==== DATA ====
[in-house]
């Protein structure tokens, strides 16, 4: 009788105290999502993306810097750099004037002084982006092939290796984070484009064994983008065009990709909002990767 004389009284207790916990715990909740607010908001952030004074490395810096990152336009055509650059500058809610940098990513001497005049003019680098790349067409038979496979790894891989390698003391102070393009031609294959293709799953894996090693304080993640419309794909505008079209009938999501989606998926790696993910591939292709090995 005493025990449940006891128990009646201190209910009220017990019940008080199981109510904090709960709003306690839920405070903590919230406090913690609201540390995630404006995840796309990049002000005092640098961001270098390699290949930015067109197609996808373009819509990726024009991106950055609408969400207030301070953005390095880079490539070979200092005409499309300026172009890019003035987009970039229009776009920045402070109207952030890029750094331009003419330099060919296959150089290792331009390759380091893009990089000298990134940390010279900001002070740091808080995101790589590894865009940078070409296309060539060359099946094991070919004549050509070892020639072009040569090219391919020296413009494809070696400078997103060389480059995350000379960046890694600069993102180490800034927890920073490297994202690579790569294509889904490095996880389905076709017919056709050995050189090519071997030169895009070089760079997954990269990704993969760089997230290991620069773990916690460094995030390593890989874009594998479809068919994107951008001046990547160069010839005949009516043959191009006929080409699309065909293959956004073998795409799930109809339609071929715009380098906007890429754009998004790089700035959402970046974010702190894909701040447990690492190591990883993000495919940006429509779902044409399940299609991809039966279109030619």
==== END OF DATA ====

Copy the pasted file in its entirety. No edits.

[in-house]
């Protein structure tokens, strides 16, 4: 009788105290999502993306810097750099004037002084982006092939290796984070484009064994983008065009990709909002990767 004389009284207790916990715990909740607010908001952030004074490395810096990152336009055509650059500058809610940098990513001497005049003019680098790349067409038979496979790894891989390698003391102070393009031609294959293709799953894996090693304080993640419309794909505008079209009938999501989606998926790696993910591939292709090995 005493025990449940006891128990009646201190209910009220017990019940008080199981109510904090709960709003306690839920405070903590919230406090913690609201540390995630404006995840796309990049002000005092640098961001270098390699290949930015067109197609996808373009819509990726024009991106950055609408969400207030301070953005390095880079490539070979200092005409499309300026172009890019003035987009970039229009776009920045402070109207952030890029750094331009003419330099060919296959150089290792331009390759380091893009990089000298990134940390010279900001002070740091808080995101790589590894865009940078070409296309060539060359099946094991070919004549050509070892020639072009040569090219391919020296413009494809070696400078997103060389480059995350000379960046890694600069993102180490800034927890920073490297994202690579790569294509889904490095996880389905076709017919056709050995050189090519071997030169895009070089760079997954990269990704993969760089997230290991620069773990916690460094995030390593890989874009594998479809068919994107951008001046990547160069010839005949009516043959191009006929080409699309065909293959956004073998795409799930109809339609071929715009380098906007890429754009998004790089700035959402970046974010702190894909701040447990690492190591990883993000495919940006429509779902044409399940299609991809039966279109030619």